Sleeping Beauties by Tiffany Promise

The Land of Trazodonia is a hidden chamber within the walls of Slumberland Psychiatric Hospital. It both exists and doesn’t exist at the same time. This is where we Sleeping Beauties tell our secrets. We all wear masks of each other’s faces.

Instead of swallowing, we let our pills dissolve on our tongues, sending them straight into our mucous membranes. Straight into our bloodstream. We don’t have time for them to dilly-dally through our digestive systems, to fight with whatever thawed-out muck was supposed to pass for Sup. The oblong blue bars that keep our brains from quaking; the tacky, sunshine-colored globules that keep our hearts from over-beating; the chalky, white tabs as big and round as moons. They taste a little bit like Clorox and a little bit like licking frogs. A lotta bit like love.

While waiting patiently for our Meds to kick in, we sit Duck-Duck-Goose-style while gentle technicians re-attach electrodes and sensors to our mottled chests and scalps. Their gloved fingers move across our skin like tiny sparks of hope.

We are so thankful to have ended up here. So far away from Rhinestone, Texas, the Pear Tree Trailer Palace, dead Maxine’s partially-deflated balloon-head. From the grit-grime of spanged change, from Johnny’s calloused hands. His sweet, sweet, sweet till sour breath. From under Pepper Jack’s thumb, the bruised knees & missing gag reflex. Broke-the-fuck-open face. From mother’s dusty attic, the clumps of hair & fingernail clippings. Rotten apple cores. From the fifty-one-fifty-one-fifty-one-fifty. Their bughouse rubber rooms ever-blooming with red storybook roses. From that quiet spot in the library. Backpack full of binge, diuretics, lax tabs & Philip K. Dick.

Far from everything……
                                              everything……
                                                                            everything……
                                                                                                          that hurt us……

Twenty hours of sleep might seem like a lot, but when you’re a sloppy, messy, useless thing—more mercury than blood—twenty hours ain’t peanuts.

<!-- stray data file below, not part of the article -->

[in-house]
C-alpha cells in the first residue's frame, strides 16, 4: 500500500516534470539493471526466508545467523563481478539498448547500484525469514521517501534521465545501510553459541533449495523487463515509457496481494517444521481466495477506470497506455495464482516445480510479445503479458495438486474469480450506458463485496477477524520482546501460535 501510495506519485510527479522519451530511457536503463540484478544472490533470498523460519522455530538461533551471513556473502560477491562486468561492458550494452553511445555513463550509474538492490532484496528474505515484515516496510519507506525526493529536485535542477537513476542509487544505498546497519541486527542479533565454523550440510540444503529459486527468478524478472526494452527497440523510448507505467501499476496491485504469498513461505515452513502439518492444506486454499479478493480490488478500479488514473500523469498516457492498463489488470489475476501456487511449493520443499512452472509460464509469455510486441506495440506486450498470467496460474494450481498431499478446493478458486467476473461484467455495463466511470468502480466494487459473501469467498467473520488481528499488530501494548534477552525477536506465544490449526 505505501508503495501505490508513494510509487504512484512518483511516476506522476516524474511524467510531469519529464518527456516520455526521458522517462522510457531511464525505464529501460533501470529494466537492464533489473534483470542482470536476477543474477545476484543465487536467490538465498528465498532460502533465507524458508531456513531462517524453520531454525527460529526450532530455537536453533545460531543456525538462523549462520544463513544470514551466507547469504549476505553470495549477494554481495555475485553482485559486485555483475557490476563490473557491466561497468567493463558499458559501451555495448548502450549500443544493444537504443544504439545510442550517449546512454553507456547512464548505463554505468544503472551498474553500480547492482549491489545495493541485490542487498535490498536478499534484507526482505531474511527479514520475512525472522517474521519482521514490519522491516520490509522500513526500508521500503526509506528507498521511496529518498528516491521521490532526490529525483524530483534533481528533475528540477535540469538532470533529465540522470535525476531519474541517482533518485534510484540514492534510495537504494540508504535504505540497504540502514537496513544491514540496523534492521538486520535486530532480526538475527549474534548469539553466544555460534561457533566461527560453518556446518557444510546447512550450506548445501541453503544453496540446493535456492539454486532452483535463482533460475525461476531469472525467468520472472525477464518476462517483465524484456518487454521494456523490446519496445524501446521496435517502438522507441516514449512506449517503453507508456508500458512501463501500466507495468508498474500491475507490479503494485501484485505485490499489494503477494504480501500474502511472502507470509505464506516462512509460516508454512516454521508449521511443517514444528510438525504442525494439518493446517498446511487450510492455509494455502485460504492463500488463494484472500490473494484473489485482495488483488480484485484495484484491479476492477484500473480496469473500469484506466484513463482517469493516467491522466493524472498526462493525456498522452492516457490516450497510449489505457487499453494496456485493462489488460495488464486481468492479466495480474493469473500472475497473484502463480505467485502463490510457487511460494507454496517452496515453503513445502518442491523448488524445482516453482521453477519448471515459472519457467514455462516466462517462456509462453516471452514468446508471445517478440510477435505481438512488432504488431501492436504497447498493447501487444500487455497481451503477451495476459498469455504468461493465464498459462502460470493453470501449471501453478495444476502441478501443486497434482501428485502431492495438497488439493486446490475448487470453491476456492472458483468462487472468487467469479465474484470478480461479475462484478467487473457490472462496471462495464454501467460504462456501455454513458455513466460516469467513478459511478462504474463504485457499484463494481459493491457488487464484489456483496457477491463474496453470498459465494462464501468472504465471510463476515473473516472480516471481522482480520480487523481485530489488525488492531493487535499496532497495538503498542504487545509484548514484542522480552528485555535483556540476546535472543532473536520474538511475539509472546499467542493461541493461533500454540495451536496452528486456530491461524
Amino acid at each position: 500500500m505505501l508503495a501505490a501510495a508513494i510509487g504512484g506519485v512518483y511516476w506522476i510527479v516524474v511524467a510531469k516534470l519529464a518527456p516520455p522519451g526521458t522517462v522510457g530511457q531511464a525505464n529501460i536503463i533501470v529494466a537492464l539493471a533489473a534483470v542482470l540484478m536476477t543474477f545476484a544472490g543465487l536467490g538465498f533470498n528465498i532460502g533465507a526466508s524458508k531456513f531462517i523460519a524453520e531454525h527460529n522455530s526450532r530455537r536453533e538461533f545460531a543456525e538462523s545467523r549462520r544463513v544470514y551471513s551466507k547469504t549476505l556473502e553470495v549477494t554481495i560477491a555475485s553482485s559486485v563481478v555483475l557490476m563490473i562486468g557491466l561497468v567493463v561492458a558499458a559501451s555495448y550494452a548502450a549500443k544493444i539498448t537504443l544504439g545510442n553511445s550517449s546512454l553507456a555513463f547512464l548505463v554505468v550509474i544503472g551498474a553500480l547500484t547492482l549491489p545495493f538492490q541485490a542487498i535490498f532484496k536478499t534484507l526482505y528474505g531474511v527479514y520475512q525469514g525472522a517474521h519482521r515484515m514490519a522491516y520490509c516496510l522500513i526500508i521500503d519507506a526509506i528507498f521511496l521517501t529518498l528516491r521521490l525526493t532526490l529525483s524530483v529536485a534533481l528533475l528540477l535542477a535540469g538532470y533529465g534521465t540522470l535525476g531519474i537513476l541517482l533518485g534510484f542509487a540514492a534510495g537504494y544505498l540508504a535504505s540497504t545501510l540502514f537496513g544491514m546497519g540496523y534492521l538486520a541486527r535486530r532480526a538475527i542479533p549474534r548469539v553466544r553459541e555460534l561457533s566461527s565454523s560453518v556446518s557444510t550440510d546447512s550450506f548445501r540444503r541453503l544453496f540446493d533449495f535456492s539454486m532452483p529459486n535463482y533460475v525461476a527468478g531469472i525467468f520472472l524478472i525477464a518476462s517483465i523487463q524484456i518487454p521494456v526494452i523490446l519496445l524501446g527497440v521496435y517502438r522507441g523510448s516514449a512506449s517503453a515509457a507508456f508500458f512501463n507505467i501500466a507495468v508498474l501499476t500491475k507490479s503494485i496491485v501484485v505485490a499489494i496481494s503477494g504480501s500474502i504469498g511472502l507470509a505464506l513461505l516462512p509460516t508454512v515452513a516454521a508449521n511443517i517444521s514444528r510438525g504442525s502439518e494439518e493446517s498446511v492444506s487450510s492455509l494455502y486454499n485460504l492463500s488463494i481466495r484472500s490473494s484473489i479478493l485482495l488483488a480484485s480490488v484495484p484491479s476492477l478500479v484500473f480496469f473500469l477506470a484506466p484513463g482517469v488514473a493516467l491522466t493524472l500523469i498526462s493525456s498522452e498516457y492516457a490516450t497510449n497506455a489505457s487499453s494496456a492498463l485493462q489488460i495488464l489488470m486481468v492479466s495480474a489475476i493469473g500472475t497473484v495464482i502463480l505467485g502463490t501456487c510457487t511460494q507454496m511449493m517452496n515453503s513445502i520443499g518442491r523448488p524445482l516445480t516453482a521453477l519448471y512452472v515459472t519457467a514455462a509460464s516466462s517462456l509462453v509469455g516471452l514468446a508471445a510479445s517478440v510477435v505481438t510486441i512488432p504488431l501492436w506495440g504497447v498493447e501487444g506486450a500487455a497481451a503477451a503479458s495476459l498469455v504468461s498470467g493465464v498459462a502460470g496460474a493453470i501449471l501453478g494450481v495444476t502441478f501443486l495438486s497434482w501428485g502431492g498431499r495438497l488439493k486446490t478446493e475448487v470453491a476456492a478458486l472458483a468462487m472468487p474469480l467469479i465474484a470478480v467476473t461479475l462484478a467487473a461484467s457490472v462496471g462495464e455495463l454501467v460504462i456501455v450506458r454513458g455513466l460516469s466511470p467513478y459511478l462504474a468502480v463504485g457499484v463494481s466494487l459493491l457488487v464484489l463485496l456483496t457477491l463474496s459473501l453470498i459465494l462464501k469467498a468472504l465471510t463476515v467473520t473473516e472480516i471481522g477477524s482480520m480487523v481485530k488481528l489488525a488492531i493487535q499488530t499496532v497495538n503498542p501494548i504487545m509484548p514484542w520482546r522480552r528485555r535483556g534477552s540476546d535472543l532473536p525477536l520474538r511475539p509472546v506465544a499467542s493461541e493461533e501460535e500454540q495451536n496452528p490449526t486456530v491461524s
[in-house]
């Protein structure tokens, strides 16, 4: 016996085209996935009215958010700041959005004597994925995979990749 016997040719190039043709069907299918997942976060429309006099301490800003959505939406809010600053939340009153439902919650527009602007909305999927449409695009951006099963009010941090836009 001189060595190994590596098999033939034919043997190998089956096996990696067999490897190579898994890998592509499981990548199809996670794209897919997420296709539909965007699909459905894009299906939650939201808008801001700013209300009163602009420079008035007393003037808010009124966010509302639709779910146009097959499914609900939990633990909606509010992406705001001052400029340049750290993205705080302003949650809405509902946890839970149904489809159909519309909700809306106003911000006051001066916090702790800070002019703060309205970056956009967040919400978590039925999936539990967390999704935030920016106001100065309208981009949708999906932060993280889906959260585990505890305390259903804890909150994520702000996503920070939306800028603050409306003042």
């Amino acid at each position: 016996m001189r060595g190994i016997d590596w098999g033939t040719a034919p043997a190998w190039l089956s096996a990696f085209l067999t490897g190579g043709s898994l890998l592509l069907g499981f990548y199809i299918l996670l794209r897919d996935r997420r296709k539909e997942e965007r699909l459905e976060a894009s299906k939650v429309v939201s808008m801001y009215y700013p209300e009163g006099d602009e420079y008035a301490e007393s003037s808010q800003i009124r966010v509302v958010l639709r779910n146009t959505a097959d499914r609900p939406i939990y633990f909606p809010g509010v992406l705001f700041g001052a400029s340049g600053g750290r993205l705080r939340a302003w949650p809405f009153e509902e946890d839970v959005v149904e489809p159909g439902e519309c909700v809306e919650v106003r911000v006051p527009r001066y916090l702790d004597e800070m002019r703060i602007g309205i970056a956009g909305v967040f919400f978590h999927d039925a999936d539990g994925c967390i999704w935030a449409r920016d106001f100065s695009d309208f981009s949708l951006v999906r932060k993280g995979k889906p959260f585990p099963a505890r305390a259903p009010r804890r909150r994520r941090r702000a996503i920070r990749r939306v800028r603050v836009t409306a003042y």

So, safely snuggled by seven, we finger the starched sheets as the sleep-tingles slowly creep and we let ourselves sink deep into the deep. That sweet, dark spot where we’ve got whole ribcages of defenses to protect us.

We sleep……
                            we sleep……
                                                        we slee……

 

Tiffany Promise (she/her) is a writer, poet, chronic migraineur, and the mother of two wildlings. She holds an MFA from CalArts, and her work has appeared in Brevity, Black Clock, tiny journal, Every Day Fiction, Blanket Sea, High Shelf, Sunspot, and is forthcoming in Peculiar and Creative Nonfiction. Though she now lives in Austin, Texas, Tiffany is originally from the mudbug-ridden swelter of the Gulf Coast, which is the setting of her recently-completed, first novel, Eggs.

Anarchic Sight Theory by Luke Burton

Each Sunday I play pool with eyeballs for billiard balls
at the Other Place & envision what it might be like to be touched
by felt & fluorescence in alternation. The light of passing cars
filters occasionally through our pitchers of PBR. I know no metaphor
for sight, yet the beams protrude, pint shaped,
from the sockets of anonymous angels. Lines sharp as axe blades
gently part the trees, then brush away before the fall.
You ask where the terror is located—
Is it in the horse yet to be broken or the broken horse?

I’m embarrassed by my telos,
a stance of cue balls awaiting sticks. The future
perfect will be an ongoing breeze. I have no theory
for dream without waking. Falling from the lake onto the shore,
I wanted to know how you felt about the hurricane
hoarding air above the Atlantic, the one that shares a name
with your lover. Instead, I zipped my coat against the wind —
whose breath? A thin horse swept up from the South
and kicked my eyeballs back into their dark pockets.

Luke Burton is a poet and artist writing from Burlington, Vermont. His work has appeared in Crossroads Magazine, The Redlands Review, Pomeroy Poets Anthology, Bard Papers, and more. He is a senior Editor at GENERAL SUBJECT and NO SUBJECT Press.